They acknowledged that “efforts to reduce firearm-related injuries have been limited as a result of the politicized environment surrounding gun violence and a lack of will to consistently implement proposed policies.”
In their study of gun-related injuries, the cost for each injured person treated at an ED was more than $5,000, and $95,000 for inpatient charges; the total was about $2.8 billion annually or $24.9 billion over the study period.
“It was very interesting to note that over 50 percent of our study population was either uninsured or self-pay,” Gani said. “This finding has broad policy implications. While these patients represent the most financially vulnerable patients, they also often do not have any insurance company negotiating on their behalf and therefore often incur the entire financial charge in the form of high pocket expenses.
- Among patients who were shooting victims but treated at EDs, handguns were the most commonly used weapons, 27 percent. Then shotguns, 5.9 percent, or hunting rifles, 2 percent.
- Emergency Care. While there was data that showed reduced shooting related injuries and ED visits for several years, there was an uptick in the most recent year studied, 2014. The incidence of ED admissions for firearm-related injuries decreased from 27.9 ED visits per 100,000 people in 2006 to 21.5 visits in 2013. But there was a “significant increase” in 2014 with 26.6 ED visits per 100,000 people.
- Mental Health Issues. There was an increase in the number of patients “presenting with a diagnosis of a mental health disorder” at EDs stemming from shootings, from 5.3 percent in 2006-2008, to 7.5 percent in 2012-2014. “Of note, the incidence of mental health disorders was highest among patients injured in an attempted suicide, 40.8 percent patients.” the researchers said. While there have been political debate about gun violence and impacts related to people with mental health issues, the discussion might not be so straightforward, they said. “While policy makers have proposed mental health facilities to curtail gun violence, they would likely reduce the number of deaths associated with mental health disorders, but would have a limited impact on the overall burden of firearm-related injuries, given the small share of patients with such injuries,” the researchers said.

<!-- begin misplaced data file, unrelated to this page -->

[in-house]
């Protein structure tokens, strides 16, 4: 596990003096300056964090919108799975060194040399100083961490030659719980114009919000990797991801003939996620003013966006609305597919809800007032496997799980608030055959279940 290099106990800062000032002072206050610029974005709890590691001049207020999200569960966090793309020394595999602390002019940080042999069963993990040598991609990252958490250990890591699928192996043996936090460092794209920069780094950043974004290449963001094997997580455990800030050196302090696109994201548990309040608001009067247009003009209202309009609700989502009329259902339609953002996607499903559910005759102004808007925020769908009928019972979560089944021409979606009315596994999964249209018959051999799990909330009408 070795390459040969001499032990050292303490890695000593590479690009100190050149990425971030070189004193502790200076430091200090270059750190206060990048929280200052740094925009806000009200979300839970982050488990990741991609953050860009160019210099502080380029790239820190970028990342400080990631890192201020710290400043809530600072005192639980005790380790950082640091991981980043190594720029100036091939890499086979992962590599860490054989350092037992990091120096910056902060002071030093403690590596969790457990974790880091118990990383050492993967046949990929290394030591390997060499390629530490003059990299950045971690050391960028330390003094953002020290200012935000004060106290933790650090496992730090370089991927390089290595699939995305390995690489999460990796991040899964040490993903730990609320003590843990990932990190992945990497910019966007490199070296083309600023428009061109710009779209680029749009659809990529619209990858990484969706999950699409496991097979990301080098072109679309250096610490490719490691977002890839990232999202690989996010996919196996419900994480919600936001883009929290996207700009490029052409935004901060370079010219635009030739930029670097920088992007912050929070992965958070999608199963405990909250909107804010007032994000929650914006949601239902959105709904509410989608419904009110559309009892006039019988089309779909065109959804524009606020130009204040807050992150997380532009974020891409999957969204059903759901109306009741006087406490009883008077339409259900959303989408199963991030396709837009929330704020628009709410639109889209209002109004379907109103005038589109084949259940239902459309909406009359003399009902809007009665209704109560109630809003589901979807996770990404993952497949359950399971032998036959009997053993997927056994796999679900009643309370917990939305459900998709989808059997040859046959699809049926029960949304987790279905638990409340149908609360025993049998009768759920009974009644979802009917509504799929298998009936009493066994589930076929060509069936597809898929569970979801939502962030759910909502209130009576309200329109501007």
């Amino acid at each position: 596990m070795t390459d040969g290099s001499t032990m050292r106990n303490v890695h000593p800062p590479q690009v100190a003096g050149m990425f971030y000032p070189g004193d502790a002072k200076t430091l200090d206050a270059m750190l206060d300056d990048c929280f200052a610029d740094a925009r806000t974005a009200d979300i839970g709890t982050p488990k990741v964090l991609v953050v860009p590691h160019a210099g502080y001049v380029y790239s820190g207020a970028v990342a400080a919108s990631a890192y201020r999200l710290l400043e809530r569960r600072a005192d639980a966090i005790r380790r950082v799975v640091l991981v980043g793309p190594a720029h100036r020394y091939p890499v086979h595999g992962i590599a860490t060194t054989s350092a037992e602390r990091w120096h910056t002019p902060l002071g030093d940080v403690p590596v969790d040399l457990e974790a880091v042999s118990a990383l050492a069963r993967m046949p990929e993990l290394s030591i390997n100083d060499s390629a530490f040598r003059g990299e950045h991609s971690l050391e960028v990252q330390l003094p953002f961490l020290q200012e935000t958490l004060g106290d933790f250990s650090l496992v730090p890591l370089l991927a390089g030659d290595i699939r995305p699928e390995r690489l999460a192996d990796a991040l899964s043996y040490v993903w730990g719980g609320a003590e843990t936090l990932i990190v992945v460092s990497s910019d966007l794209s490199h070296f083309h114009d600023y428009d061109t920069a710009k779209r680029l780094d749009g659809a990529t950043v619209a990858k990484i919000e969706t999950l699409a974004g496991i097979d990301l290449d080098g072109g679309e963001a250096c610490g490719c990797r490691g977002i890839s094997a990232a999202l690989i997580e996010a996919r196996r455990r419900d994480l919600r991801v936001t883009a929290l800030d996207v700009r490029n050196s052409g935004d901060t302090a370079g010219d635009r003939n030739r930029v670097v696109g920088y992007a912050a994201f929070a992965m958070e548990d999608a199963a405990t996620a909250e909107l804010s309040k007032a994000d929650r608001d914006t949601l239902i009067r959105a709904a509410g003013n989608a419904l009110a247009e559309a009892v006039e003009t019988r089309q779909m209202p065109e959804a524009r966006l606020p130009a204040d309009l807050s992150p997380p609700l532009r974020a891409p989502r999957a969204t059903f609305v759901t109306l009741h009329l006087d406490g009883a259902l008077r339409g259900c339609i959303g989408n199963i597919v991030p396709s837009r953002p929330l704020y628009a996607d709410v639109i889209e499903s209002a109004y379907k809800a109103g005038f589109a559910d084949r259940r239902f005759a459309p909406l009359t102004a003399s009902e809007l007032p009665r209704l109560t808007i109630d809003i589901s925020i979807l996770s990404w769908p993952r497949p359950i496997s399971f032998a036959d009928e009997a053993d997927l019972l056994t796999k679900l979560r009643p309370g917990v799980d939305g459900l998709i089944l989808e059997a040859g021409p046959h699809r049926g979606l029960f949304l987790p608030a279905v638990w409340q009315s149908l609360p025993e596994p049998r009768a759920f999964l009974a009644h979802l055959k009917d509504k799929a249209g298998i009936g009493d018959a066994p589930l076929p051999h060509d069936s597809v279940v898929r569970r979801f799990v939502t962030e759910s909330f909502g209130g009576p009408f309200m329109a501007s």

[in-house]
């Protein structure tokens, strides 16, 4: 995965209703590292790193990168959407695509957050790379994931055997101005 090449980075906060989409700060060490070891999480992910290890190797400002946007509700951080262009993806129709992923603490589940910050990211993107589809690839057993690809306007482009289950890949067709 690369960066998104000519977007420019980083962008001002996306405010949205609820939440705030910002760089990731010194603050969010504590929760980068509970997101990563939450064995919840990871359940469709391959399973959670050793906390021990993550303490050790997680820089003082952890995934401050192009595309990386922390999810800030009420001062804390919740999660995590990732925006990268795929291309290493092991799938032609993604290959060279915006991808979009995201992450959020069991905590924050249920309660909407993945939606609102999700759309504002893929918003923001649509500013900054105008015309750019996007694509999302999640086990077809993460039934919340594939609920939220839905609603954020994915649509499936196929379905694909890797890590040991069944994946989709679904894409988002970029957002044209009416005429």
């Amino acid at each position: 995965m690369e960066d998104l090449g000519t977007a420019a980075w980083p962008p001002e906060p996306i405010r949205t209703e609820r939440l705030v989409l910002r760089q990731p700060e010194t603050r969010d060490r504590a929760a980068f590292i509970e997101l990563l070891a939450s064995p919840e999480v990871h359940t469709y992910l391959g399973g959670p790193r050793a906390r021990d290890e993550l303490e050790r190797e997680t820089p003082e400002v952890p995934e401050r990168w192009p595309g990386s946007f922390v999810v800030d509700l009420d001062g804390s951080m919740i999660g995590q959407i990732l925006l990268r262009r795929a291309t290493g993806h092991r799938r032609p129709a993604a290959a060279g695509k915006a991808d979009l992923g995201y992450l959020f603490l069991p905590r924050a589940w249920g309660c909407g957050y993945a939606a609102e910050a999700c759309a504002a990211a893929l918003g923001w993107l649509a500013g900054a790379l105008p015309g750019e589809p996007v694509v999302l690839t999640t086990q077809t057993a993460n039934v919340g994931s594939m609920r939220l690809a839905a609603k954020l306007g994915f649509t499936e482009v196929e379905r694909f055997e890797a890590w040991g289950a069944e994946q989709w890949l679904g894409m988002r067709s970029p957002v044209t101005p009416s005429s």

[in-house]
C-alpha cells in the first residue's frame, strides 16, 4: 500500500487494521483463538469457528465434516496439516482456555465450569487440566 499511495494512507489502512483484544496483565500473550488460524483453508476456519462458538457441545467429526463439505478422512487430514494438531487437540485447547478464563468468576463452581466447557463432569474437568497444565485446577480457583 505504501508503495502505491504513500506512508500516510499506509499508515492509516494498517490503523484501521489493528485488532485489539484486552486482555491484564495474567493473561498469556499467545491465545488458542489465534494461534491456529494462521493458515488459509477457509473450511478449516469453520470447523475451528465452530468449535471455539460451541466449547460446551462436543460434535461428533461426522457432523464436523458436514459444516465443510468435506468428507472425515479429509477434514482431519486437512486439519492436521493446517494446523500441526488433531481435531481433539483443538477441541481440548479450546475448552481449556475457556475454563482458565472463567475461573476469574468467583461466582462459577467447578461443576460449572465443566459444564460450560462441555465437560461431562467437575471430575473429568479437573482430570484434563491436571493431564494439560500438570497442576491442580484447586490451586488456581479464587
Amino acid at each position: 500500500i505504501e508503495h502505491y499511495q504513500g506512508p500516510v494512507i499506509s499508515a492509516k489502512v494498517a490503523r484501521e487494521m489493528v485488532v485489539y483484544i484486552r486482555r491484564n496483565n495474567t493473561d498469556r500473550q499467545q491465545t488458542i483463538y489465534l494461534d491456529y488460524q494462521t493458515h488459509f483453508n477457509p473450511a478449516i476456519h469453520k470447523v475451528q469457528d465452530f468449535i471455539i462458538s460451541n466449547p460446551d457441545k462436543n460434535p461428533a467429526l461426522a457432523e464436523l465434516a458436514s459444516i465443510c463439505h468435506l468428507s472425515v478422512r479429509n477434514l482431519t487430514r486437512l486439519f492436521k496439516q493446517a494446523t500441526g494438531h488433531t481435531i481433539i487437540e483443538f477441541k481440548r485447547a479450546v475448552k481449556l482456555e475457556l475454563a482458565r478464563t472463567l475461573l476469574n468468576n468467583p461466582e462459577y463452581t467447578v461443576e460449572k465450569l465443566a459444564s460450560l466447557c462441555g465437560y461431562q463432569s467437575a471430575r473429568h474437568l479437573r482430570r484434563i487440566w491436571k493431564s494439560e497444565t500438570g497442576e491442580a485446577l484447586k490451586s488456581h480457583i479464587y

Despite all the debate over guns, research in the field is not funded where it should be – and that’s because of politics, they said.
“Research has been limited due to the politicized nature of this and the lack of appropriate funding despite the high clinical and financial burden associated with this issue,” they added.
As their study was published in in a week of turmoil for the country on gun-related violence, Gani observed: “I hope that our study coupled with work from other gun violence researchers furthers the conversation of gun violence through the use of robust evidence.”
“Only after we understand the complex factors at play can we develop appropriate and effective policies that ensure that we aren’t’ having the same conversation again in a few months,” he said. — Joe Cantlupe